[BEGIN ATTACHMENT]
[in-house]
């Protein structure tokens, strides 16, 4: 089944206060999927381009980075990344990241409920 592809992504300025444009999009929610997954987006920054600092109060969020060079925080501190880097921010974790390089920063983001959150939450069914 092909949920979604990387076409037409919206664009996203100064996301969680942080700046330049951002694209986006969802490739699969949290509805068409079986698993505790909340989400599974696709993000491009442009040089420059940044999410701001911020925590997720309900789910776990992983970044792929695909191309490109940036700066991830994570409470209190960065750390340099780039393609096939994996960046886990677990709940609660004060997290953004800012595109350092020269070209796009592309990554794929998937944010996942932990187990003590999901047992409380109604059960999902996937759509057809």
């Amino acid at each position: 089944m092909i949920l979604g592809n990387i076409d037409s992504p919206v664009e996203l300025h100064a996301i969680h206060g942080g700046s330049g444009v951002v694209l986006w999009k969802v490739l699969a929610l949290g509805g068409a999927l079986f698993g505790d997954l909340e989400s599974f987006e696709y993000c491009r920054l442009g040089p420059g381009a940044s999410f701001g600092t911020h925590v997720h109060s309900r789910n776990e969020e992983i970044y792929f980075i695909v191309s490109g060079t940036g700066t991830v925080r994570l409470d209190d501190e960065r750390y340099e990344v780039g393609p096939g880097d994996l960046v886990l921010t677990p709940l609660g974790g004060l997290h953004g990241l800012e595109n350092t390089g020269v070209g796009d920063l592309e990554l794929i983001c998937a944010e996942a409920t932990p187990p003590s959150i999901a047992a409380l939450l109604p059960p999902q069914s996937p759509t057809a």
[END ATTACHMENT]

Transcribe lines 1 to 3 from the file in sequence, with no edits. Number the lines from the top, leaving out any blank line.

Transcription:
[in-house]
């Protein structure tokens, strides 16, 4: 089944206060999927381009980075990344990241409920 592809992504300025444009999009929610997954987006920054600092109060969020060079925080501190880097921010974790390089920063983001959150939450069914 092909949920979604990387076409037409919206664009996203100064996301969680942080700046330049951002694209986006969802490739699969949290509805068409079986698993505790909340989400599974696709993000491009442009040089420059940044999410701001911020925590997720309900789910776990992983970044792929695909191309490109940036700066991830994570409470209190960065750390340099780039393609096939994996960046886990677990709940609660004060997290953004800012595109350092020269070209796009592309990554794929998937944010996942932990187990003590999901047992409380109604059960999902996937759509057809």
């Amino acid at each position: 089944m092909i949920l979604g592809n990387i076409d037409s992504p919206v664009e996203l300025h100064a996301i969680h206060g942080g700046s330049g444009v951002v694209l986006w999009k969802v490739l699969a929610l949290g509805g068409a999927l079986f698993g505790d997954l909340e989400s599974f987006e696709y993000c491009r920054l442009g040089p420059g381009a940044s999410f701001g600092t911020h925590v997720h109060s309900r789910n776990e969020e992983i970044y792929f980075i695909v191309s490109g060079t940036g700066t991830v925080r994570l409470d209190d501190e960065r750390y340099e990344v780039g393609p096939g880097d994996l960046v886990l921010t677990p709940l609660g974790g004060l997290h953004g990241l800012e595109n350092t390089g020269v070209g796009d920063l592309e990554l794929i983001c998937a944010e996942a409920t932990p187990p003590s959150i999901a047992a409380l939450l109604p059960p999902q069914s996937p759509t057809a």